Author: Brendan Blake
- Artist: Abigor
- Album: Satanized (A Journey Through Cosmic Infinity)
- Year of Release: 2001
- Country: Austria
- Label: Scarecrow Records
- Format: Digipak CD
- Catalogue Number: SC01006
And now I begin my somewhat lonely vigil, reviewing the lesser-quality Abigor albums post the triumphant double header of Supreme Immortal Art and Channeling The Quintessence Of Satan. Satanized (A Journey Through Cosmic Infinity) sees the band attempting their first effort without founding member, drummer T.T., taking some small steps to move away from the convoluted chaos black metal of their output to date. The slightly medieval conceits of previous records have been replaced by a more cosmic take on the genre. Even in 2001 this wasn’t entirely original, and ironically seems a retrogressive step for a previously progressive band.
I want to be clear – I don’t think this is a terrible record. In fact, listening back after many years of it sitting gathering dust on a shelf, there’s a fair deal to love here – it’s well produced, giving guitar, bass and particularly drums room to breathe without descending into chaos. The intricacy of previous Abigor albums is still there, albeit tempered by more frequent thrash-type tempos and riffing; I can definitely hear some early Voivod and Kill ‘Em All-era Metallica in some of the song structures, although overall the touchstone remains predominantly Scandiwegian.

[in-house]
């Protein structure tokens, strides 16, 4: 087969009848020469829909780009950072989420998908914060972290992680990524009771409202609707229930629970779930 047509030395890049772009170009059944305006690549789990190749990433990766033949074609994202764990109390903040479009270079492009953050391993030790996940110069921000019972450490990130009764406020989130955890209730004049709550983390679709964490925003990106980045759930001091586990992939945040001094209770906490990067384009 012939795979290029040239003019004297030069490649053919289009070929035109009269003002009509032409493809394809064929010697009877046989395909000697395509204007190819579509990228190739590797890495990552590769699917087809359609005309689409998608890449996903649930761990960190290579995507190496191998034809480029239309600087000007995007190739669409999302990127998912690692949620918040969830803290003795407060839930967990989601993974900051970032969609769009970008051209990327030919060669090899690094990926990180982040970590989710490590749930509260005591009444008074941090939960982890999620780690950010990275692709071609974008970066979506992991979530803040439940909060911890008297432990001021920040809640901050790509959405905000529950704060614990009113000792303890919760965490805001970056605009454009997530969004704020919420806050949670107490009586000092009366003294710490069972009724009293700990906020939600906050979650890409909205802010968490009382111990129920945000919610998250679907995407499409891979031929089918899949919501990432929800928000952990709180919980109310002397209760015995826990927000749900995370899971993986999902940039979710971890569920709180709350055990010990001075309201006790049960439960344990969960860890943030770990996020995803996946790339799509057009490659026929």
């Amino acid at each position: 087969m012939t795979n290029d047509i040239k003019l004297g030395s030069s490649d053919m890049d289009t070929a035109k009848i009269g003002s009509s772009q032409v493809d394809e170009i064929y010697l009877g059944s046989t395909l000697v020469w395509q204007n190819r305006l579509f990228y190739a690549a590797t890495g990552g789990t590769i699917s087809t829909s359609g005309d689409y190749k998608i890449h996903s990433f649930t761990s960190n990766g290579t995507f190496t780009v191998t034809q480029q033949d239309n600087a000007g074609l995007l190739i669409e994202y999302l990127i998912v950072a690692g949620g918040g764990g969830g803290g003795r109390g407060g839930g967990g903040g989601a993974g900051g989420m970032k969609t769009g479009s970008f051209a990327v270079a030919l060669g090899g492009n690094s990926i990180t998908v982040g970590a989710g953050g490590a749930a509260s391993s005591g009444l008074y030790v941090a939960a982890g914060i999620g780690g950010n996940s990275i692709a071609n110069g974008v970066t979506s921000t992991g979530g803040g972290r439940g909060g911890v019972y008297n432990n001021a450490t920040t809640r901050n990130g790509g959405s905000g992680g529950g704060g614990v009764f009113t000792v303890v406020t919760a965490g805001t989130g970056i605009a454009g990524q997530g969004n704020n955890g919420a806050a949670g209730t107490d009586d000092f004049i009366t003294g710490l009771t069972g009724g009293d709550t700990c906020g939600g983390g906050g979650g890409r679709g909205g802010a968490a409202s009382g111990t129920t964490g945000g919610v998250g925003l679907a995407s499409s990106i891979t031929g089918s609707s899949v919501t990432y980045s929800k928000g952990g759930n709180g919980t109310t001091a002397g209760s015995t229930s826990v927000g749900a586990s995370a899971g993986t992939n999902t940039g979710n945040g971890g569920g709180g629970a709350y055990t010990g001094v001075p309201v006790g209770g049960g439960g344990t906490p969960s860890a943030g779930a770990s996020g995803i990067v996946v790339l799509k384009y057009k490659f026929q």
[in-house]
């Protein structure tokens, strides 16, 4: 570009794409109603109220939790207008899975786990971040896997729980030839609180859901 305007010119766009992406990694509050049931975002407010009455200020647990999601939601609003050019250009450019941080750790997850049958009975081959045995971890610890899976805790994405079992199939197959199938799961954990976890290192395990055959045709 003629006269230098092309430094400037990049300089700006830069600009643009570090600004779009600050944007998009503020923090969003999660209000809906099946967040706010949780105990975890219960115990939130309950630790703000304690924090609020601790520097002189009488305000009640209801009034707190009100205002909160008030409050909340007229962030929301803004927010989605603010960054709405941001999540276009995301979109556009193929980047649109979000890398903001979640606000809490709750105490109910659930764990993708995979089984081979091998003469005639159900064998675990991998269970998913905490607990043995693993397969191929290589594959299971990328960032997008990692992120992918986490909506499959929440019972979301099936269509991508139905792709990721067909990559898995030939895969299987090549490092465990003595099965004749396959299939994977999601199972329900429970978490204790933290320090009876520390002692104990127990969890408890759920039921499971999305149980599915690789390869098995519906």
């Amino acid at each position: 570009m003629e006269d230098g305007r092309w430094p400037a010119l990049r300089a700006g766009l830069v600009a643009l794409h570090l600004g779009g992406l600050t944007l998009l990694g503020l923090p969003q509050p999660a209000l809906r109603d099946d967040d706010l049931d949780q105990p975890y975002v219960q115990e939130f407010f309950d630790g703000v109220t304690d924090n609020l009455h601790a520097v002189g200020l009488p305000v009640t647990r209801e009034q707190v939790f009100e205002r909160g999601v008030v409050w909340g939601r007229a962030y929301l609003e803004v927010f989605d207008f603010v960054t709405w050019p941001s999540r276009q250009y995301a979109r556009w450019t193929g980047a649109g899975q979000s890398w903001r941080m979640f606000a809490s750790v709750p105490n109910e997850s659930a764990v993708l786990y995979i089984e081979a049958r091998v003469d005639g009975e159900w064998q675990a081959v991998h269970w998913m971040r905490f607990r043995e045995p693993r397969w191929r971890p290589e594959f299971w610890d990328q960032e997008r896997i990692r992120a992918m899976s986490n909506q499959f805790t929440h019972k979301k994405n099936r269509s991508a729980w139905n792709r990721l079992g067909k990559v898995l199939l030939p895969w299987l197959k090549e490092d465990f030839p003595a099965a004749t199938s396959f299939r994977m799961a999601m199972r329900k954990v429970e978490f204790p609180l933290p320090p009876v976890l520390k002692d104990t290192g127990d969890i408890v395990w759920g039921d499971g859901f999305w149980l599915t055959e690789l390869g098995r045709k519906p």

So what’s wrong with it? It’s an album defined primarily by what it’s not. Thurisaz is clearly not the frontman that Silenius was; his black metal rasp functional but one-dimensional, without range or texture, and the attempts at clean vocals are charitably described as somewhat laughable. It’s nice to be able hear the bass again, and the guitar production means that Abigor’s trademark convoluted riffing is pushed to the fore, even if it comes across as slightly more straightforward (dare I say punting at classic 80s metal?) than previously, and new drummer (Dornenreich’s Moritz Neuner) is clearly more than competent. But it lacks the depth and intricacy of their previous output to date. The “spacey” moments and keyboard interjections should really be left to the likes of Dødheimsgard and Arcturus. I guess I find it a little bit sad that a band that set themselves apart by doing things like using a flute alongside black metal ending up sounding so generic and dated. They sounded dated when this was released in 2001, and this is not a group going for retro – this is a group thinking they’re going for futuristic, but missing the point resolutely. I want to like this far more than I do. Surely a poor vocal performance on a black metal record, or the occasional misjudged keyboard insertion (see ‘The Redeemer’s Return’) is not enough to damn a record? OK, I’m trying to be as objective as possible – this is a totally fine, middle of the road, early 00s black metal record, not doing anything spectacularly innovative, not rocking the boat, but not disgracing itself either. But for a band of Abigor’s prior calibre that’s just not good enough for this reviewer. If you’re a completist – buy this album. If you are not – buy any of the previous Abigor albums in preference (and indeed its direct successor).